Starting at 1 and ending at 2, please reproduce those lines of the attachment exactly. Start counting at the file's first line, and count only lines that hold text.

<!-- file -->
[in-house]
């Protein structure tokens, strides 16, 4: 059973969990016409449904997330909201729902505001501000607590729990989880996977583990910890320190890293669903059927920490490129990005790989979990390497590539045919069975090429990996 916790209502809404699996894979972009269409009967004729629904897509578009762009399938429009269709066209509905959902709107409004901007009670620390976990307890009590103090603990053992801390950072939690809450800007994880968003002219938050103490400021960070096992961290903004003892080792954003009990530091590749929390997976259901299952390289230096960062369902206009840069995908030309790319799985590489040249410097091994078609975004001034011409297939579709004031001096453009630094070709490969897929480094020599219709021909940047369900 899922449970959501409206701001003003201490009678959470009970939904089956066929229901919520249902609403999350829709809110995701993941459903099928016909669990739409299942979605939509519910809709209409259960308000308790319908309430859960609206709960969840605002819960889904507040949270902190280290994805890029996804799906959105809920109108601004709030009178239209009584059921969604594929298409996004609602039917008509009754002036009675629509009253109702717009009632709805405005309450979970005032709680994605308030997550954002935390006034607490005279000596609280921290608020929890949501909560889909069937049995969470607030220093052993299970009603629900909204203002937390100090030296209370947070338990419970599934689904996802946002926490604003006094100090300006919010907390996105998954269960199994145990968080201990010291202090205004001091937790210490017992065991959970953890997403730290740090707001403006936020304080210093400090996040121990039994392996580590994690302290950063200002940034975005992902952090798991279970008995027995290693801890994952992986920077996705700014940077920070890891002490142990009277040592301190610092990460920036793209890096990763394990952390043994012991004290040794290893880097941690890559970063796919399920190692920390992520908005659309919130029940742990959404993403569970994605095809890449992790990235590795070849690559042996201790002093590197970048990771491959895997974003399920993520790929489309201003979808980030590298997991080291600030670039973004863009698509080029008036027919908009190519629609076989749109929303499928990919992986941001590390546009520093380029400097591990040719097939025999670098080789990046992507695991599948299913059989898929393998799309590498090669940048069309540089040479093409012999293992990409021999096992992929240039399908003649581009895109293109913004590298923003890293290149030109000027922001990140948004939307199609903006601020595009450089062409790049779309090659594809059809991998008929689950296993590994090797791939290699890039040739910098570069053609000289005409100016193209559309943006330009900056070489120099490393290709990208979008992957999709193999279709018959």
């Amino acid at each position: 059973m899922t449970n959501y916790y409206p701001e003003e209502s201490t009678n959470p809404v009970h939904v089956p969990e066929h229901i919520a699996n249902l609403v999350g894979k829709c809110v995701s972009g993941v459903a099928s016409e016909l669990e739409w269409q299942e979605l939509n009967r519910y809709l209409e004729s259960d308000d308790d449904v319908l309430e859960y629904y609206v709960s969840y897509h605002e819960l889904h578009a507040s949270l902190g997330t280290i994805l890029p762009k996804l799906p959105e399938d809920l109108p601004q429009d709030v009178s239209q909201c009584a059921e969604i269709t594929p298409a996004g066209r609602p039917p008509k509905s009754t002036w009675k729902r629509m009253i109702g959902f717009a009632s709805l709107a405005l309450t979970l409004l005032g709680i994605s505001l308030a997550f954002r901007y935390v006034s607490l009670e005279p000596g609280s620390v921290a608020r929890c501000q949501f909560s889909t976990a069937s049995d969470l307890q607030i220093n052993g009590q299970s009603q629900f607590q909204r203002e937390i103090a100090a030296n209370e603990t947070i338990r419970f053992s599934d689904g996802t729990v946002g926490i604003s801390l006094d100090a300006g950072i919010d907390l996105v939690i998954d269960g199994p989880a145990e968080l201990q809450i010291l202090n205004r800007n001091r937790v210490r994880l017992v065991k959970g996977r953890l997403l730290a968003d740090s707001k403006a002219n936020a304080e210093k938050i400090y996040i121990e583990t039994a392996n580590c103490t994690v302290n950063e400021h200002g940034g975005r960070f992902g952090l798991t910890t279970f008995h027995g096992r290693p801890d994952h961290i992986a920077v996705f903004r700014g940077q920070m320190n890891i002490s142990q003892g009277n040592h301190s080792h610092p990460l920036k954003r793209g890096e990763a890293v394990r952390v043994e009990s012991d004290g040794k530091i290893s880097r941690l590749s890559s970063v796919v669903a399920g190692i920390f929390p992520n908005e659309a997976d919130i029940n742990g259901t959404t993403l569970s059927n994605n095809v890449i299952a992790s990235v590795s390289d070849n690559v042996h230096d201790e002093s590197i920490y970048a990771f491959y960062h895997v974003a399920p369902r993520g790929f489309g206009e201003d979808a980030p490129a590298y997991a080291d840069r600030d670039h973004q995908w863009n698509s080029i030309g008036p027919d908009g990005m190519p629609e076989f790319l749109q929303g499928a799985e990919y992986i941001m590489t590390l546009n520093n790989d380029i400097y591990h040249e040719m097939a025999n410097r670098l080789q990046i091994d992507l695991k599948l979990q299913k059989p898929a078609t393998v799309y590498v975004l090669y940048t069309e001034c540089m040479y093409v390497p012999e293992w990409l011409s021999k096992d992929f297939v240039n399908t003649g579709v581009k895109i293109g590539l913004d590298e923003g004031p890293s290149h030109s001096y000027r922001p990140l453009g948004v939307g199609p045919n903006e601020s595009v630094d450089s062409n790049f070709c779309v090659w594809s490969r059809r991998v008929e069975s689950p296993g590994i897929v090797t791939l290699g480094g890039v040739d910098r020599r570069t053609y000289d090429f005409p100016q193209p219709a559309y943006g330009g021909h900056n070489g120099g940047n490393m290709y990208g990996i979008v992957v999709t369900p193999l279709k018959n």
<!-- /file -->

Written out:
[in-house]
């Protein structure tokens, strides 16, 4: 059973969990016409449904997330909201729902505001501000607590729990989880996977583990910890320190890293669903059927920490490129990005790989979990390497590539045919069975090429990996 916790209502809404699996894979972009269409009967004729629904897509578009762009399938429009269709066209509905959902709107409004901007009670620390976990307890009590103090603990053992801390950072939690809450800007994880968003002219938050103490400021960070096992961290903004003892080792954003009990530091590749929390997976259901299952390289230096960062369902206009840069995908030309790319799985590489040249410097091994078609975004001034011409297939579709004031001096453009630094070709490969897929480094020599219709021909940047369900 899922449970959501409206701001003003201490009678959470009970939904089956066929229901919520249902609403999350829709809110995701993941459903099928016909669990739409299942979605939509519910809709209409259960308000308790319908309430859960609206709960969840605002819960889904507040949270902190280290994805890029996804799906959105809920109108601004709030009178239209009584059921969604594929298409996004609602039917008509009754002036009675629509009253109702717009009632709805405005309450979970005032709680994605308030997550954002935390006034607490005279000596609280921290608020929890949501909560889909069937049995969470607030220093052993299970009603629900909204203002937390100090030296209370947070338990419970599934689904996802946002926490604003006094100090300006919010907390996105998954269960199994145990968080201990010291202090205004001091937790210490017992065991959970953890997403730290740090707001403006936020304080210093400090996040121990039994392996580590994690302290950063200002940034975005992902952090798991279970008995027995290693801890994952992986920077996705700014940077920070890891002490142990009277040592301190610092990460920036793209890096990763394990952390043994012991004290040794290893880097941690890559970063796919399920190692920390992520908005659309919130029940742990959404993403569970994605095809890449992790990235590795070849690559042996201790002093590197970048990771491959895997974003399920993520790929489309201003979808980030590298997991080291600030670039973004863009698509080029008036027919908009190519629609076989749109929303499928990919992986941001590390546009520093380029400097591990040719097939025999670098080789990046992507695991599948299913059989898929393998799309590498090669940048069309540089040479093409012999293992990409021999096992992929240039399908003649581009895109293109913004590298923003890293290149030109000027922001990140948004939307199609903006601020595009450089062409790049779309090659594809059809991998008929689950296993590994090797791939290699890039040739910098570069053609000289005409100016193209559309943006330009900056070489120099490393290709990208979008992957999709193999279709018959």